29.   Casswell, J. and Frydrych, J. (2017). “Humanitarian Payment Digitisation: Focus on Uganda’s Bidi Bidi Refugee Settlement”. GSMA.
30.   Guardian (2017), “Uganda at breaking point as Bidi Bidi becomes world’s largest refugee camp”

10     Part One. Availability and accessibility
MOBILE MONEY: COMPETING WITH INFORMAL CHANNELS TO ACCELERATE THE DIGITISATION OF REMITTANCES

             Part Two

Affordability: Reducing the cost
of sending remittances with
mobile money

Mobile money providers benefit from the general advantages of
facilitating digital transactions, which incur lower administration
and compliance costs than cash-based services. In markets with
enabling regulatory environments, three key factors allow mobile
money providers to offer international remittances at low prices in a
sustainable way:

• Pricing strategy: Mobile money is a high-volume,                                                  strong distribution networks. In this context,
  low-margin business. Most mobile money users                                                      launching international remittances requires
  are unbanked and are very price sensitive.                                                        limited or negligible additional CAPEX and
  Affordability is therefore critical to the success                                                OPEX investments as mobile money providers
  of the mobile money business. More specifically,                                                  can leverage economies of scope. This unique
  with international remittances, setting transaction                                               business model has been key in allowing mobile
  fees at the same level as (or close to) the cost                                                  money providers to keep remittance prices low.
  of domestic remittances has been key to driving
                                                                                               • Stimulating mobile money usage: For providers,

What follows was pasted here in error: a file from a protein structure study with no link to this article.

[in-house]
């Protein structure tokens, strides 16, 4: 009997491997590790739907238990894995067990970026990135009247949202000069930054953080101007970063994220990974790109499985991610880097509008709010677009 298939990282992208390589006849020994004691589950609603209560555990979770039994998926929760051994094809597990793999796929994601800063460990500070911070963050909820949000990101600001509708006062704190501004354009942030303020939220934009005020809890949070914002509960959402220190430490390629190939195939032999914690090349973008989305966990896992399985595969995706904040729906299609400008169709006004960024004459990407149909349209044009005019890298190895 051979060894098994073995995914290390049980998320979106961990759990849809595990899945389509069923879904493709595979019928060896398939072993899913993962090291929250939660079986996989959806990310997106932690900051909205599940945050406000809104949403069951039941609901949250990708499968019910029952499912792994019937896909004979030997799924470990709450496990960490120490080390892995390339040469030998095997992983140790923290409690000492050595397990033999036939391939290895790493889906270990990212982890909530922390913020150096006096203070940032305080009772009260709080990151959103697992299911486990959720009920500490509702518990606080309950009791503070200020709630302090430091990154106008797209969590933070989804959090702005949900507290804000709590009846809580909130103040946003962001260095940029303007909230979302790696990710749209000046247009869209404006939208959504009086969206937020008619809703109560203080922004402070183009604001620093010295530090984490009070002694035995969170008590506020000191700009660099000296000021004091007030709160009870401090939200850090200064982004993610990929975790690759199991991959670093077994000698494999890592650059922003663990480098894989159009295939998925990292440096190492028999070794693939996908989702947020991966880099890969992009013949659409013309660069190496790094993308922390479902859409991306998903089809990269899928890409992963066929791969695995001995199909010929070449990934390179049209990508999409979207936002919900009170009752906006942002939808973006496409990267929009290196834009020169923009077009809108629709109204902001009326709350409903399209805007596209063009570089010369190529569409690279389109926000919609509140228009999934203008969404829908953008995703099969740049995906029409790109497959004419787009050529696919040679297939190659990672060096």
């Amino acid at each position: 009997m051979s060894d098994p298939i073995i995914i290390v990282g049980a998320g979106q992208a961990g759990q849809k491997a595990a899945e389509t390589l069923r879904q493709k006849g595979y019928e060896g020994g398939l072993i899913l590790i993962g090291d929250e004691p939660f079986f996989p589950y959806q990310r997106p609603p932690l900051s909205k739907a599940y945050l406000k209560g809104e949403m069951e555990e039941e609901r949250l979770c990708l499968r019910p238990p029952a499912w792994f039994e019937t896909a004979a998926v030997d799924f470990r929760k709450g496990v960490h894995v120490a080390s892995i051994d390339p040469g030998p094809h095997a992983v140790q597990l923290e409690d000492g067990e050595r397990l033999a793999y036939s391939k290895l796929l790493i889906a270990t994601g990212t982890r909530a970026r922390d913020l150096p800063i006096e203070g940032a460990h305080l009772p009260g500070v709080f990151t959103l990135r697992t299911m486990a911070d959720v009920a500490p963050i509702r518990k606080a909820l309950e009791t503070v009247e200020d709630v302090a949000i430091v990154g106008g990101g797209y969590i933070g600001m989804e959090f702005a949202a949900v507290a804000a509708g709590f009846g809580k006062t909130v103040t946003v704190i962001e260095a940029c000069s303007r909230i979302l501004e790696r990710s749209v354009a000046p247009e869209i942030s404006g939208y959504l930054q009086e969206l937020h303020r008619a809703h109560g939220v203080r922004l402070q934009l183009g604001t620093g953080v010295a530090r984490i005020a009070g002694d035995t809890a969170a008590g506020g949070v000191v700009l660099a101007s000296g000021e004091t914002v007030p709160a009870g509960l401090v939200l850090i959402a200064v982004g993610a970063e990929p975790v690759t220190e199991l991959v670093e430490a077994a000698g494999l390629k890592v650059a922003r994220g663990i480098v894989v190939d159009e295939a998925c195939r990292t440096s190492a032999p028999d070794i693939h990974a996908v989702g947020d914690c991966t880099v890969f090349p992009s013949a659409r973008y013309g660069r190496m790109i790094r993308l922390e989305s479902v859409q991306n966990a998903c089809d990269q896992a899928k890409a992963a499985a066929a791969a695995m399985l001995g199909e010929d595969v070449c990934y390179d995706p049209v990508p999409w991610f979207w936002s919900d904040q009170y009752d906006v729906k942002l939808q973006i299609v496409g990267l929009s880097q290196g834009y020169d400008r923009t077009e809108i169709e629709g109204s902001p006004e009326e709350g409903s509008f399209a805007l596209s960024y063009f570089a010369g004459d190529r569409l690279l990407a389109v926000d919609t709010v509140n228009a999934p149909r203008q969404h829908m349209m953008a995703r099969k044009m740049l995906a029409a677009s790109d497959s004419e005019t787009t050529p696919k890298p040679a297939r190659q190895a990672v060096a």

transaction volumes in several corridors. For
                                                                                                 receiving international remittances represents
  example, when Airtel and MTN collaborated in
                                                                                                 an incoming flow of value into customers’
  2014 to allow MTN Mobile Money users in Côte
                                                                                                 mobile money accounts, just like a cash-in.
  d’Ivoire to send remittances to Airtel Money users
                                                                                                 Incoming transactions are key because they
  in Burkina Faso, they agreed on fees averaging
                                                                                                 tend to encourage usage of other mobile money
  2.4 per cent of the remittance value. The intention
                                                                                                 products as people can easily use the money
  was to price international transfers at the same
                                                                                                 in their account to pay their electricity bills
  level as domestic transfers to drive adoption, for
                                                                                                 or television subscription, to buy food in the
  instance, FCFA 100 to send up to FCFA 5,000 to
                                                                                                 market or to send it to someone. While cashing
  Burkina Faso using mobile money31 compared to
                                                                                                 in is free for the customer, the mobile money
  FCFA 500 using a traditional MTO.32
                                                                                                 provider must pay a commission to the agent
• Economies of scope: International remittances                                                  who facilitated the transaction, typically around
  are typically launched by mobile money providers                                               0.7 per cent of the amount deposited. Therefore,
  once their mobile money services have solid                                                    some mobile money providers are willing to
  foundations and once they have successfully                                                    subsidise incoming transactions. For instance,
  established domestic remittances or other                                                      mobile money providers receiving international
  products, such as bill payments. At this stage,                                                remittances typically incur a cost from the
  mobile money providers have already acquired                                                   sending remittance service provider (estimated at
  or built their platform, hired staff and developed                                             around 0.5 per cent).33